U.S. Nuclear History: Nuclear Arms and Politics in the Missile Age, 1955-1968 documents one of the most formidable military buildups of the nuclear era. It begins with 1955, when the U.S. Air Force acquired its first B-52 bomber, massively destructive thermonuclear weapons entered the weapons stockpile in large numbers, and President Eisenhower declared the production of operational intercontinental ballistic missiles (ICBMs) the highest national priority. During the following years, the United States produced and deployed a potentially devastating array of Atlas, Titan, and Minuteman ICBMs and Polaris submarine-launched ballistic missiles (SLBMs), all poised for rapid retaliation or first-strike in a crisis. In addition to its own rapid nuclear expansion, the United States also deployed thousands of nuclear missiles in Western Europe during the 1960s to uphold alliance commitments with European powers. This collection concludes with 1968, when a new phase in nuclear history was approaching; with the Soviets reaching strategic parity, the White House began making arms control negotiations a priority, and the Air Force successfully tested multiple independently targetable reentry vehicles (MIRVs) to enhance the destructive reach of ballistic missiles.
Sample Document: State Department memorandum on "Use of Atomic Weapons" from Gerard C. Smith and Robert R. Bowie to Secretary of State Dulles recommending accepting plans for predelegating authority to commander-in-chief, Strategic Air Command to use nuclear weapons in the event that a nuclear attack prevents communication with the president, 15 May 1957.
Sample Document: "Air Force Presentation to the Joint Chiefs of Staff on the Air Force Review of Atomic Annexes," asserting that plans for massive destruction of Soviet atomic targets will cause "perhaps unnecessary" destruction in the Sino-Soviet bloc and "some sickness, or even deaths, in friendly areas," 24 August 1957.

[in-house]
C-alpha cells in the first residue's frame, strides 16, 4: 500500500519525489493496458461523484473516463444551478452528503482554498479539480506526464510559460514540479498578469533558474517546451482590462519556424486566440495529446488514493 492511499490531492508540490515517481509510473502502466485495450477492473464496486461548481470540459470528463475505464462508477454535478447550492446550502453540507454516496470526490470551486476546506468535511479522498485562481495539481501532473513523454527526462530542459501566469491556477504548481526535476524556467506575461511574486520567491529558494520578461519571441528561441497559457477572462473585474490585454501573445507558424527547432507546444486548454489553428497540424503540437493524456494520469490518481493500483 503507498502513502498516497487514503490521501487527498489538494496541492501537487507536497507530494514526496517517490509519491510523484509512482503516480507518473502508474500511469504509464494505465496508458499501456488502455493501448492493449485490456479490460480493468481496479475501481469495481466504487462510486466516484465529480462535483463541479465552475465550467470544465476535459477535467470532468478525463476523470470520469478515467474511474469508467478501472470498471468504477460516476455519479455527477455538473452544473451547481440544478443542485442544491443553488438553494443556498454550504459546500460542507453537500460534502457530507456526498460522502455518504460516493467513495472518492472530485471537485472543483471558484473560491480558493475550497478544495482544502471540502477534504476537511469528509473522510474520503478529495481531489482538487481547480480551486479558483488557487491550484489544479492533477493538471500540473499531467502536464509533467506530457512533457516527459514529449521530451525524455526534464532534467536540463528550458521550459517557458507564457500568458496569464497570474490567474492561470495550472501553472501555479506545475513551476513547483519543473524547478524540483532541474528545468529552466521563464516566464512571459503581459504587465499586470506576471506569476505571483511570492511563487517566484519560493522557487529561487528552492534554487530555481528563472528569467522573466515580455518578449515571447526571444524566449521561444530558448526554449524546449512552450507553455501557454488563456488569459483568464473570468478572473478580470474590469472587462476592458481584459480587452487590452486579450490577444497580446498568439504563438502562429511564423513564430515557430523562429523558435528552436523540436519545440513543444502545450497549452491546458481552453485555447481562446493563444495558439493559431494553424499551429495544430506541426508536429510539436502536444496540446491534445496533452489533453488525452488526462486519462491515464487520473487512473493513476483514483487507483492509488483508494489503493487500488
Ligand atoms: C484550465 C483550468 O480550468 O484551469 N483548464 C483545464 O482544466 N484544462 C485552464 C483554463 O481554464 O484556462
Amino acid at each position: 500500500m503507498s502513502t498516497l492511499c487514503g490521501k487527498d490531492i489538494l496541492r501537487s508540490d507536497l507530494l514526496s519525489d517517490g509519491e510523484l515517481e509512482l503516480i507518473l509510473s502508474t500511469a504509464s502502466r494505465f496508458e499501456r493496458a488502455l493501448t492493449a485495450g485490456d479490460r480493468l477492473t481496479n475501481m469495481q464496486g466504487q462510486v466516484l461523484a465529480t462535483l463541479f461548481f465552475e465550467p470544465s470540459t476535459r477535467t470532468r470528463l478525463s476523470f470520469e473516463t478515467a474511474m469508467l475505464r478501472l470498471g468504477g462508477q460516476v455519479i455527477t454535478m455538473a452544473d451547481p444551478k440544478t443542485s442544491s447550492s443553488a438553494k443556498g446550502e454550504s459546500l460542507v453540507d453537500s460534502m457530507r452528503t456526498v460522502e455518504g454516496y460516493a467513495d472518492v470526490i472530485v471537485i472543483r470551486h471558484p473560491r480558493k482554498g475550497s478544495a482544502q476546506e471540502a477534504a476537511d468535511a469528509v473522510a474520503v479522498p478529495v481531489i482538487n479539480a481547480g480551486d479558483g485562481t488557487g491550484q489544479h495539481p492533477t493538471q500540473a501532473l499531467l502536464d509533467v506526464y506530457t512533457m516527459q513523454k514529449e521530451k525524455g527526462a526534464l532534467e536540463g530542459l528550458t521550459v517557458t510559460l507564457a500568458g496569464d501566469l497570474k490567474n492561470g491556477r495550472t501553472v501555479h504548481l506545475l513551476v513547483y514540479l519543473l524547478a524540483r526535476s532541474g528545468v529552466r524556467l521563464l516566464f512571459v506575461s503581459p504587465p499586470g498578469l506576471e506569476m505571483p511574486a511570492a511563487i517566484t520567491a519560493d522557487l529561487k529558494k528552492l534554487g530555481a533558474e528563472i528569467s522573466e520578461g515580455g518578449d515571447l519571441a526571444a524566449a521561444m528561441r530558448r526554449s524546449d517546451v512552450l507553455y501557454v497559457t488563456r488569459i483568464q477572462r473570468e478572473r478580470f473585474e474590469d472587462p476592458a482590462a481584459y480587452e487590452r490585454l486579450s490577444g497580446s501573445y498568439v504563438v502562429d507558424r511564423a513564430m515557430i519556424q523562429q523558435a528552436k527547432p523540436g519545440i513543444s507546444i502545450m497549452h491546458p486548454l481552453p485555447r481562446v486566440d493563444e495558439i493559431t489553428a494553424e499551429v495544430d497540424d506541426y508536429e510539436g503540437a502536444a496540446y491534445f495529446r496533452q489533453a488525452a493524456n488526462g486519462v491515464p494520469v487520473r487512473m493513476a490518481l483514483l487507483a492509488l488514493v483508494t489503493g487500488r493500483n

President John F. Kennedy at the Command Post during a tour of Strategic Air Command Headquarters, Offut Air Force Base, Nebraska, December 1962. Pictured in the front from the left are Air Force Chief of Staff General Curtis LeMay, Secretary of the Air Force Eugene Zuckert, President Kennedy, SAC Commander-in-Chief General Thomas Power, Vice President Lyndon B. Johnson, White House Air Aide Colonel Godfrey McHugh, White House Naval Aide Captain Tazewell Shepard, and an unidentified person. Standing between Johnson and Power is Chief of Naval Operations George Anderson; behind Johnson to his right is White House Military Aide General Chester V. Clifton. Photograph courtesy of the John F. Kennedy Presidential Library.
U.S. Nuclear History, 1955-1968 provides a wealth of information and documentation on key issues in U.S. nuclear policy. Among the specific areas and issues documented are: